Ownership inspires stewardship. Private property stewards have the incentive to enhance their resources and the incentive to protect them. Polluting another’s property is to trespass or to cause injury. Polluters, not those most vulnerable in the political process, should pay for damages done to others. Good stewardship is the wise use or conservation of nature’s bounty, based on our needs. With some exception, where property rights are absent, we must seek to extend them. If this proves elusive, we must seek to bring the forces of the market to bear to the greatest extent possible. There is a direct and positive relationship between modern market economies and a clean, healthy and safe environment. There is also a direct and positive relationship between the complexity of a situation and the need for freedom. Markets reward efficiency, which is environmentally good, while minimizing the harm done by unwise actions. In the market, successes are spread by example, and since costs are not subsidized but are borne privately, unwise actions are on a smaller scale and of a shorter duration. As a result, such actions are on a smaller scale and of a shorter duration. We must work to decouple conservation policies from regulation or government ownership. In aggregate, markets not mandates, most accurately reflect what people value and therefore choose for their environment.

IV. Our efforts to reduce, control and remediate pollution should achieve real environmental benefits.

The term pollution is applied to a vast array of substances and conditions that vary greatly in their effect on man. It is used to describe fatal threats to human health, as well as to describe physically harmless conditions that fall short of someone’s aesthetic ideal. Pollutants occur naturally or can be a by-product of technology. Their origin does not determine their degree of threat. Most carcinogens, for example, occur naturally but do not engender popular fear to the same degree that man-made carcinogens do. Microbiological pollutants, bacteria and viruses, though natural, are by far the most injurious form of pollution. Technology and its byproducts must be respected but not feared. Science is an invaluable tool for rationally weighing risks to human health or assessing and measuring other environmental impacts. Health and well-being are our primary environmental measures. Science also provides a means of considering the costs and benefits of actions designed to reduce, control and remediate pollution or other environmental impacts so that we may have a cleaner, healthier and safer environment.

V. The Learning Curve is Green.

As we accumulate additional knowledge we learn how to get more output from less input. The more scientific, technical and artistic knowledge we have, the more efficient we are in meeting our needs. As we gain knowledge, we are able to conserve by substituting information for other resources. We get more miles per gallon, more board-feet per acre of timber, a higher agricultural yield per cultivated acre, more GNP per unit of energy. Technological advancement confers environmental benefits. Progress made it possible for the American farmer of today to feed and clothe a population more than two and a half times the size of the one we had in 1910 and triple exports over the same time frame while lowering the total acreage in production from 325 million to 297 million acres. That is 28 million acres less, an area larger than the state of Louisiana that is now available for other uses such as wildlife habitat. American agriculture has demonstrated that as an unintended consequence of seeking efficiencies, there are environmental benefits. As Warren Brookes used to put it simply , “The learning curve is green.” This phenomenon has a tremendous positive effect on our environment and progress along the learning curve is best advanced by the relentless competition in the market to find the best or wisest use of a resource.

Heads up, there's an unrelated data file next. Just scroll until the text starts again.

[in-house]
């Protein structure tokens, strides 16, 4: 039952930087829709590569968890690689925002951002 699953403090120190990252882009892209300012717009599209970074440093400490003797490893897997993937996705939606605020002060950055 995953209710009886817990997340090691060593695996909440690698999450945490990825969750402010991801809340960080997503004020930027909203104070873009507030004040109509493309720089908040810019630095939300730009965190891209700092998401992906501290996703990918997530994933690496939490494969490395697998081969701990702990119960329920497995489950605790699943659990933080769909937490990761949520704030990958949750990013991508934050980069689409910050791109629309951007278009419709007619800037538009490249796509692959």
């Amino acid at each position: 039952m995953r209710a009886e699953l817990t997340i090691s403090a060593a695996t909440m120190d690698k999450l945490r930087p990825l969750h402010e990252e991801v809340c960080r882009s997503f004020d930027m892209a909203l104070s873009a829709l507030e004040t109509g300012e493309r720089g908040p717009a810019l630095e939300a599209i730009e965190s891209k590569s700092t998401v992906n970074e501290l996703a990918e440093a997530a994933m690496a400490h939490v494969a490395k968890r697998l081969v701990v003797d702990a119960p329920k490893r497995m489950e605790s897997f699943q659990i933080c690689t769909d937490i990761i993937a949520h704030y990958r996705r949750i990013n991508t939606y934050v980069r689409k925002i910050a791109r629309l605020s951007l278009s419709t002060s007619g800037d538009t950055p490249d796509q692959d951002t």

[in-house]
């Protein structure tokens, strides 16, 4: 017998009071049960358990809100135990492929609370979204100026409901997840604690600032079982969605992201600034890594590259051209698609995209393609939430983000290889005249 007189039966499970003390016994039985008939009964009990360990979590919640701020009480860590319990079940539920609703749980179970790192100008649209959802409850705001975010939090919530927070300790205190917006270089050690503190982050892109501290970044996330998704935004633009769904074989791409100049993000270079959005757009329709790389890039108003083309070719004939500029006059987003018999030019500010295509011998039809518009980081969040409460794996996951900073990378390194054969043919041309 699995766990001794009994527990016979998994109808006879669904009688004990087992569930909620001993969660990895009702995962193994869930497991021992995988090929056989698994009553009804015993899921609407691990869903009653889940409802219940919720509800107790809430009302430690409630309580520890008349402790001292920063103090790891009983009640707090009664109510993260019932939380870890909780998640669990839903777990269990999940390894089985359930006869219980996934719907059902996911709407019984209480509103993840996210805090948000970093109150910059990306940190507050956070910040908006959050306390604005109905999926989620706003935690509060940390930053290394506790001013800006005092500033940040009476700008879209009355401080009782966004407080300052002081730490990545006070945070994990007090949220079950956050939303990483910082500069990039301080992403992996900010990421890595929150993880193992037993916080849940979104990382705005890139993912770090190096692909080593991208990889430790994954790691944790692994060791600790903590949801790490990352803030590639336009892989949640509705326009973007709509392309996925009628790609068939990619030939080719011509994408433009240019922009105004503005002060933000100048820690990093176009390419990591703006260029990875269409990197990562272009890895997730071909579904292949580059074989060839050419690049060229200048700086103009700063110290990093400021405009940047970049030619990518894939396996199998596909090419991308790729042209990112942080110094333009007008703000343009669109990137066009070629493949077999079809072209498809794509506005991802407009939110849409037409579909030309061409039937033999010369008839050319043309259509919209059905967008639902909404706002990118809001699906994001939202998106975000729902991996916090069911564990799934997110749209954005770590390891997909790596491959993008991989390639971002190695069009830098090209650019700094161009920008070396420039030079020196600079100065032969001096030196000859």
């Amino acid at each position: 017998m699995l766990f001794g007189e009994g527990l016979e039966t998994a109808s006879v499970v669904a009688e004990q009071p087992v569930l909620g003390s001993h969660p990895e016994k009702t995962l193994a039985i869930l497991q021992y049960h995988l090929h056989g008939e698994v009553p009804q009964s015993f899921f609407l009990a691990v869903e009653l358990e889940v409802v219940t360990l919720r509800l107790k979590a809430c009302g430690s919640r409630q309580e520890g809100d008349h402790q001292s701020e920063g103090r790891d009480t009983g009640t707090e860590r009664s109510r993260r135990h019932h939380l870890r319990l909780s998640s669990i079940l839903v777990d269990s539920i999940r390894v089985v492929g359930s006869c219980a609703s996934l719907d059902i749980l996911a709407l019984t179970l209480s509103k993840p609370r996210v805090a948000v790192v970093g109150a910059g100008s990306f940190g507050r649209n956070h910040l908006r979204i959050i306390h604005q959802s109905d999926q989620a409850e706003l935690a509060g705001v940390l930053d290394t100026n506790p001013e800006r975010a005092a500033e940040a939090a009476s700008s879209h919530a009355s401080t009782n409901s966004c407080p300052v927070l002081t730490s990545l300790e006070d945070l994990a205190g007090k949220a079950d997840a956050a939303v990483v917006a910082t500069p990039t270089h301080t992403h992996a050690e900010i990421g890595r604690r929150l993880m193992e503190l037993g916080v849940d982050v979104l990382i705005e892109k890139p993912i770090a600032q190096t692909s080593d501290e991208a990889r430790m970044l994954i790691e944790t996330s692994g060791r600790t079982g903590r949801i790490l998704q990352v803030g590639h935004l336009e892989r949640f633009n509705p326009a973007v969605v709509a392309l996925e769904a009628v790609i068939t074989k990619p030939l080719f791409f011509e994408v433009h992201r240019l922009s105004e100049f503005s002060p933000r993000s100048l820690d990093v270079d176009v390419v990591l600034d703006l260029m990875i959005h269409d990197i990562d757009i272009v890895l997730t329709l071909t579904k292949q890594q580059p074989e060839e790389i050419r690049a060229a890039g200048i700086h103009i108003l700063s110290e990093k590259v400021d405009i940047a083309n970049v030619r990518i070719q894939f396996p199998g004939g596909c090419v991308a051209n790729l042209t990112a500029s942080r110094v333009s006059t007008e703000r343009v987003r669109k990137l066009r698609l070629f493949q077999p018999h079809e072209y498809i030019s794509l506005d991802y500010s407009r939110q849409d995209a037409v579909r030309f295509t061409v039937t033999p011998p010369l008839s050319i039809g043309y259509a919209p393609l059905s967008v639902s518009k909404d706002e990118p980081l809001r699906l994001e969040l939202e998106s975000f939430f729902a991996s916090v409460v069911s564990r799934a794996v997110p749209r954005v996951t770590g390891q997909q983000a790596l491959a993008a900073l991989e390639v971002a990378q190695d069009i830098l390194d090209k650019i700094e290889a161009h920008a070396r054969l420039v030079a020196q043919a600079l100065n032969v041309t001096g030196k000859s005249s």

VI. Management of natural resources should be conducted on a site and situation specific basis.

Resource management should allow for variation of conditions from location to location and time to time. A site and situation specific approach takes advantage of the fact that those closest to a resource are best able to manage it. Such practices allow us to set priorities and break problems down into manageable units. Natural resource managers, on site and familiar with the situation, whether tending to the backyard garden or the back forty pasture, are best able to determine what to do, how to do it and when to do it. They are able to adapt management strategies to account for feedback and changes. A site and situation specific management scheme fits the particulars as no government mandate or standard can. Additionally, a site and situation specific approach is more consistent with policies carried out at lesser political levels. The closer the management of natural resources is to the affected parties, the more likely it is to reflect their needs and desires. The more centralized management is, the more likely it is to be arbitrary, ineffectual or even counterproductive. A site and situation specific approach avoids the institutional power and ideological concerns that dominate politicized central planning.